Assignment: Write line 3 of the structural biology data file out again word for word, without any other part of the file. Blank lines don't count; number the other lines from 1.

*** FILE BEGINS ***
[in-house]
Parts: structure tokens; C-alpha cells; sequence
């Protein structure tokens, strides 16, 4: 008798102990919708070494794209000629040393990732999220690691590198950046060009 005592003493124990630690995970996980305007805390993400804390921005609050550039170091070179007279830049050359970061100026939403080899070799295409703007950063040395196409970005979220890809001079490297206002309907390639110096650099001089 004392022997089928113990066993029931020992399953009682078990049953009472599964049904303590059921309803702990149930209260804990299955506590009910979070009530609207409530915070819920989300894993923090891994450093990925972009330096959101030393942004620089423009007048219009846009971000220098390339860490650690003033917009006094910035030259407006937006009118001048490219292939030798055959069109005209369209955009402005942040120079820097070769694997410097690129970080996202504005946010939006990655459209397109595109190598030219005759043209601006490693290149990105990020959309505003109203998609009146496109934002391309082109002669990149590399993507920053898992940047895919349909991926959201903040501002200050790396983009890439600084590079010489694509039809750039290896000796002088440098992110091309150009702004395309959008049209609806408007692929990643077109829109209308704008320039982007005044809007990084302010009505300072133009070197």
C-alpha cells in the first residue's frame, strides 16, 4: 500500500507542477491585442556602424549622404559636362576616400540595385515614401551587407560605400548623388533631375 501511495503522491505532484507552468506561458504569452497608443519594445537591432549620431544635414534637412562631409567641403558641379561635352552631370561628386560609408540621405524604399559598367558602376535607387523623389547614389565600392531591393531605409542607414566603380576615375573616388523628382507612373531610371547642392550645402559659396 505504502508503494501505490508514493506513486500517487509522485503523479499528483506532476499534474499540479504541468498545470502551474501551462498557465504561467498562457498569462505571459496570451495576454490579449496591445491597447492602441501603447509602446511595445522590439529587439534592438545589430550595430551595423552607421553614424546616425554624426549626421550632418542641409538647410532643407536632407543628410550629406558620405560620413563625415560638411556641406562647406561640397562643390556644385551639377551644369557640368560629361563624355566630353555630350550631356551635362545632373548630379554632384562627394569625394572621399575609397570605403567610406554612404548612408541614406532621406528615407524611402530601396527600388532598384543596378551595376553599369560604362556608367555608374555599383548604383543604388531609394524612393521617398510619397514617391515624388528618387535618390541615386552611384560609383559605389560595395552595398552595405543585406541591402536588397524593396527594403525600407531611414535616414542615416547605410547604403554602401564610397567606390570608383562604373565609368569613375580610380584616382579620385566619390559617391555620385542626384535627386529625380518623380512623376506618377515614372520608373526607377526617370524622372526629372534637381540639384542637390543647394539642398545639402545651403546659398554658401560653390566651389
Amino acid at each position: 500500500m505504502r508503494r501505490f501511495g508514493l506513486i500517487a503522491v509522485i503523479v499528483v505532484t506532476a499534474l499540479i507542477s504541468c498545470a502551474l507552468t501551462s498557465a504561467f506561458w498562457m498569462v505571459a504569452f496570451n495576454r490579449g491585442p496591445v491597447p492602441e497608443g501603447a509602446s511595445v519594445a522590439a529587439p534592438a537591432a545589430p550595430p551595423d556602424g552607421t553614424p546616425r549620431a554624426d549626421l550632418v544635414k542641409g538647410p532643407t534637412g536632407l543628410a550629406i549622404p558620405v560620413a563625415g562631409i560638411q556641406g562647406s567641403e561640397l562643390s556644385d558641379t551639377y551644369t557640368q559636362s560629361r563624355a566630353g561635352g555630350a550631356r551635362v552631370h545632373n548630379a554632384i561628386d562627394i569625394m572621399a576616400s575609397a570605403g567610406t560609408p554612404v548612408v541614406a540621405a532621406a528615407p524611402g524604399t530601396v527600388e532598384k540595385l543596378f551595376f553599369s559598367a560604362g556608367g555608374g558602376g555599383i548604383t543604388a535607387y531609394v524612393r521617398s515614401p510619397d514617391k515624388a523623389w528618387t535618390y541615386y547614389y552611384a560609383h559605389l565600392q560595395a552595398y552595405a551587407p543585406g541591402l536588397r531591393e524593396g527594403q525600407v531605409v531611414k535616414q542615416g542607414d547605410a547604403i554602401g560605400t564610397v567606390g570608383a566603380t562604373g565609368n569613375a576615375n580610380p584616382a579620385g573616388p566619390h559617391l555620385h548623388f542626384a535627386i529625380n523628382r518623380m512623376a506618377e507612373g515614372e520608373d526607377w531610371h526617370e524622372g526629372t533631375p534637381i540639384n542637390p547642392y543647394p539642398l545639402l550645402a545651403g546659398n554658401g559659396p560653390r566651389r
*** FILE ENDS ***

């Protein structure tokens, strides 16, 4: 008798102990919708070494794209000629040393990732999220690691590198950046060009 005592003493124990630690995970996980305007805390993400804390921005609050550039170091070179007279830049050359970061100026939403080899070799295409703007950063040395196409970005979220890809001079490297206002309907390639110096650099001089 004392022997089928113990066993029931020992399953009682078990049953009472599964049904303590059921309803702990149930209260804990299955506590009910979070009530609207409530915070819920989300894993923090891994450093990925972009330096959101030393942004620089423009007048219009846009971000220098390339860490650690003033917009006094910035030259407006937006009118001048490219292939030798055959069109005209369209955009402005942040120079820097070769694997410097690129970080996202504005946010939006990655459209397109595109190598030219005759043209601006490693290149990105990020959309505003109203998609009146496109934002391309082109002669990149590399993507920053898992940047895919349909991926959201903040501002200050790396983009890439600084590079010489694509039809750039290896000796002088440098992110091309150009702004395309959008049209609806408007692929990643077109829109209308704008320039982007005044809007990084302010009505300072133009070197």